|Vol. 16 No. 5 May 2014||
Louis Rushmore, Editor
Someone asks, “How Many Israelites Crossed the Red Sea?” Scripture adequately stipulates the number of able-bodied men who crossed the Red Sea, beginning with Exodus 12:37, which reads, “Then the children of Israel journeyed from Rameses to Succoth, about six hundred thousand men on foot, besides children” (NKJV; cf. Numbers 11:21). A more precise number of men able to go forth as warriors can be discerned from a census that occurred just over a year following the crossing of the Red Sea. “… for everyone included in the numbering from twenty years old and above, for six hundred and three thousand, five hundred and fifty men” (Exodus 38:26). Not counted in that number were children, wives, the tribe of Levi and the old or infirm.
So all who were numbered of the children of Israel, by their fathers’ houses, from twenty years old and above, all who were able to go to war in Israel — all who were numbered were six hundred and three thousand five hundred and fifty. But the Levites were not numbered among them by their fathers’ tribe; for the Lord had spoken to Moses, saying: “Only the tribe of Levi you shall not number, nor take a census of them among the children of Israel.” (Numbers 1:45-49)
Therefore, the actual number of people crossing the Red Sea in the Exodus from Egypt was several times larger than the round figure of 600,000 by the time women, children, the old, the infirm and the Levites are considered. Most commentators calculate the entire number of persons amounting to approximately 2,000,000 people, and some estimates go as high as about 3,500,000. In addition to this mass of people, they were accompanied by herds of animals, too.
Louis Rushmore, Editor
Someone inquires, “What is the importance of the Old Testament.” Truly, where should I begin?
As the Bible opens with the Book of Genesis, one learns about the creation of the universe and everything in it, with a special notice of the origin of the human race. The very first verse of the Bible introduces God as the source of everything except Himself.
From the Old Testament we learn about the existence of divine law and the consequences of disobeying it. We have in the Old Testament the history of the human race for about the first 4,000 years. The blood-red strand woven throughout the Old Testament and in to the New Testament pertains to the blood-sacrifice of the second person of the Godhead for the redemption of sinful mortals. Particularly in the Old Testament one finds hundreds of prophecies concerning that Redeemer – better known to us as Jesus Christ; all of those prophecies were fulfilled in the first century, and we can read about their fulfillment in Jesus Christ upon the pages of the New Testament.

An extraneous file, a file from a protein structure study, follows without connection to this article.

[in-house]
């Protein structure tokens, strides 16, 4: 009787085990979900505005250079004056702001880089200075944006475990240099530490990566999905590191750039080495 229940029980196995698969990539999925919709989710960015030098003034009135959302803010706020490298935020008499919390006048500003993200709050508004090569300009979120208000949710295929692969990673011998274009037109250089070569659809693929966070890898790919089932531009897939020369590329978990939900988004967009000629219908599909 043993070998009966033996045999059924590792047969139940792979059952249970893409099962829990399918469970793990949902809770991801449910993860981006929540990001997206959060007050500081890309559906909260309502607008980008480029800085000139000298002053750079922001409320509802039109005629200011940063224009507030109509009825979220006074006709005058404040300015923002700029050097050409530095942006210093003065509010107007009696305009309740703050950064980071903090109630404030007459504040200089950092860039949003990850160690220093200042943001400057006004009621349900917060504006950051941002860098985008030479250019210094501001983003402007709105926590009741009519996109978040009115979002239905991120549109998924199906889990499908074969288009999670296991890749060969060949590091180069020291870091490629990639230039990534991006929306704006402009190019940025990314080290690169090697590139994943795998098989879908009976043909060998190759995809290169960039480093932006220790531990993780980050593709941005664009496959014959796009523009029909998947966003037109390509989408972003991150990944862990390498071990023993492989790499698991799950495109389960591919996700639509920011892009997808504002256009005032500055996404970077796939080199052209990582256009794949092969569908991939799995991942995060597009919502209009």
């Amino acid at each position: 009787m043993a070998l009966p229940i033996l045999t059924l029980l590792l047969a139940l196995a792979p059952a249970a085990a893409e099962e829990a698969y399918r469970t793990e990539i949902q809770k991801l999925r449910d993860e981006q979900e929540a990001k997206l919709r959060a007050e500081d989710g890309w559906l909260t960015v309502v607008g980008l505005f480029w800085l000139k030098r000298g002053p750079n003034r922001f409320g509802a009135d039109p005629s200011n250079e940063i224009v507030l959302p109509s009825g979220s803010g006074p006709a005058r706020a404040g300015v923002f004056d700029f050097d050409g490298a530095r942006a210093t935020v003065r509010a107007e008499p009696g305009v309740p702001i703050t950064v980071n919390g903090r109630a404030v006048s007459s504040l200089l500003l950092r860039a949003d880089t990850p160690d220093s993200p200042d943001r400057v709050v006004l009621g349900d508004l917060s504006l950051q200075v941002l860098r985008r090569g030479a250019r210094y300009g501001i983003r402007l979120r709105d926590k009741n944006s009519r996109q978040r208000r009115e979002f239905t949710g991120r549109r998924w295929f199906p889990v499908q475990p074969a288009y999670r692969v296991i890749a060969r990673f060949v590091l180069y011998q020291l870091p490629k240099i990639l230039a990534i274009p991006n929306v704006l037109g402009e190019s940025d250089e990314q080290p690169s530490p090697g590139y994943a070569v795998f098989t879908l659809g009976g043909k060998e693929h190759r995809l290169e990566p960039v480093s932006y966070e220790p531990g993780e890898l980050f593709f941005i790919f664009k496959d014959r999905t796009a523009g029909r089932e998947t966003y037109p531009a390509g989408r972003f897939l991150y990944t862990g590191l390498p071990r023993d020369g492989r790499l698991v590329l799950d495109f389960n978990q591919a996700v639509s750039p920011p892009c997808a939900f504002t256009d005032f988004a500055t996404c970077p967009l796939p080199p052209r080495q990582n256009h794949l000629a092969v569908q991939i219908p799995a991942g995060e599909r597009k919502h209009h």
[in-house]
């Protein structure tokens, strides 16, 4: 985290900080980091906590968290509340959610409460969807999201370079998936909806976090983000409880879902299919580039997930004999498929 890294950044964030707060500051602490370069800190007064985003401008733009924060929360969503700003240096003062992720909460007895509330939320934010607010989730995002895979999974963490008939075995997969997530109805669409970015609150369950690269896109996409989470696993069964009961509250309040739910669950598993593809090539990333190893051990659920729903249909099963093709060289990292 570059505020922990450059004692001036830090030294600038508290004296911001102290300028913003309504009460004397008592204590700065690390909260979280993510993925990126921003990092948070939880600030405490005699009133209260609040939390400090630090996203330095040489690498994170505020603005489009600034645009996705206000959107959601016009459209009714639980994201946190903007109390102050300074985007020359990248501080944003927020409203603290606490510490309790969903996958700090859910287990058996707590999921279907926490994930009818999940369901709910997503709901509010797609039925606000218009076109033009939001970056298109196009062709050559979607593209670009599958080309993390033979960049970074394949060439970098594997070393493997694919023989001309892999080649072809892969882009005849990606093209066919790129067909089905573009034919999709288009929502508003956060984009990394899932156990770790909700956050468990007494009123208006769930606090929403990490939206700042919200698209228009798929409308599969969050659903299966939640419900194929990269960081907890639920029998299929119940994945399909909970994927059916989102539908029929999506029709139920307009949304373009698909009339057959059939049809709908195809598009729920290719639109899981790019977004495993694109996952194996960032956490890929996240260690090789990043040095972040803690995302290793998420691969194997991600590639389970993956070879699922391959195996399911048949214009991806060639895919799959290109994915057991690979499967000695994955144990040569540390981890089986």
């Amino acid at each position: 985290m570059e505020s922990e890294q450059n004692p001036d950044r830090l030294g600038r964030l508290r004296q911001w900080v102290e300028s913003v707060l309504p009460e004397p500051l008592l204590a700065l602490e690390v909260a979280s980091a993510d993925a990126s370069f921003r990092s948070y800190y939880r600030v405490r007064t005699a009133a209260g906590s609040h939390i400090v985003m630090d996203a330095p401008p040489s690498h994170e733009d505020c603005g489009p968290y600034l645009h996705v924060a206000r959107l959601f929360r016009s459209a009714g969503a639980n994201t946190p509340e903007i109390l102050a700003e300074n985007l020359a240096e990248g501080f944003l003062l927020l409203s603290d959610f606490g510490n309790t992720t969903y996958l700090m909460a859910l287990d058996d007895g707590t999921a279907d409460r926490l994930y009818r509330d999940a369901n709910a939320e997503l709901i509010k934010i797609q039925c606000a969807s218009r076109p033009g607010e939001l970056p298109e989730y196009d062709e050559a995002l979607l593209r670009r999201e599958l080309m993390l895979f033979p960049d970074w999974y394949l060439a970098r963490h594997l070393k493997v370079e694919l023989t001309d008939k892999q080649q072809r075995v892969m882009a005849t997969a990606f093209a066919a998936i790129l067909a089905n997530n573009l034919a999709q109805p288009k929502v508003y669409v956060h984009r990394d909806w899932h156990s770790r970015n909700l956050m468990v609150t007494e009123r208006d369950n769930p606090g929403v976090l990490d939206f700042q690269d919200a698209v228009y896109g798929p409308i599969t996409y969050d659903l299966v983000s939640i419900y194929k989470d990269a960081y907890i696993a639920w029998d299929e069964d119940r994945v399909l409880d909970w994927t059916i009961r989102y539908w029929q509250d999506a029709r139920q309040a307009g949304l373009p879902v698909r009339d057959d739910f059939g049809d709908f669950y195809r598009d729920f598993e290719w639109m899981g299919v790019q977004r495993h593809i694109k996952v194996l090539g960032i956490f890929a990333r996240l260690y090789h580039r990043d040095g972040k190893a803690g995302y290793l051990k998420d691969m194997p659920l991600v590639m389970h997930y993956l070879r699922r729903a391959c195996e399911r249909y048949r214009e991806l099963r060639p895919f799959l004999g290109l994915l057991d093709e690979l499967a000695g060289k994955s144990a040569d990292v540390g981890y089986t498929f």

The Old Testament details a preparatory time during two divinely-given law systems (i.e., Patriarchy and Judaism, Galatians 3:23-25; Ephesians 3:3-4). Finally, at just the right time in God’s master plan for redeeming mankind, God sent Jesus Christ into the world (Galatians 4:4-5). We would understand little to none of all the preparing of mankind God did throughout the ages or that our Lord was the precise fulfillment of all those Old Testament prophecies; prophecy and fulfillment is a crucial proof of the identity of Jesus Christ as the instrument of man’s salvation.
The Old Testament is the foundation on which the New Testament superstructure rests. So much of the New Testament corresponds to, refers to or quotes from the Old Testament that if the Old Testament references were removed from the New Testament, not much of the New Testament would remain, and certainly what did remain would be unintelligible.
The Old Testament is no longer the law of God to which mankind turns today for instruction (Ephesians 2:15; Colossians 2:14; Romans 7:6-7), but it is invaluable to we who live under Christianity today. “For whatever things were written before were written for our learning, that we through the patience and comfort of the Scriptures might have hope” (Romans 15:4 NKJV).
Why Is Tamar’s Name Included
in Matthew’s Genealogy of Jesus?
Louis Rushmore, Editor
A questioner asks, “Why is Tamar’s name included in the genealogy of Matthew?” (Matthew 1:3). That’s an easy question to answer. She was among the ancestors of our Lord. However, it was more common to include male ancestors rather than the female ancestors, though some other notable female ancestors also appear in the family tree (e.g., Rahab, Ruth and a reference to Bathsheba, Matthew 1:5-6). The Gospel Advocate Commentary for the Gospel According to Matthew supposes that Tamar was included due to the unorthodox way in which she was the mother of one of Judah’s sons in Christ’s lineage; the same could be said of Bathsheba. Rahab and Ruth, both Gentiles, represent along with Jewish ancestry the sum of all human races in the lineage of our Savior. The tainted characters of Tamar, Rahab and Bathsheba along with the Gentile background of Ruth in the family tree of Christ did not detract from the effectiveness of His redemptive mission. Rather, Jesus Christ came to save all mankind, though unfortunately most of the world’s population has not responded to God’s free gift of His Son.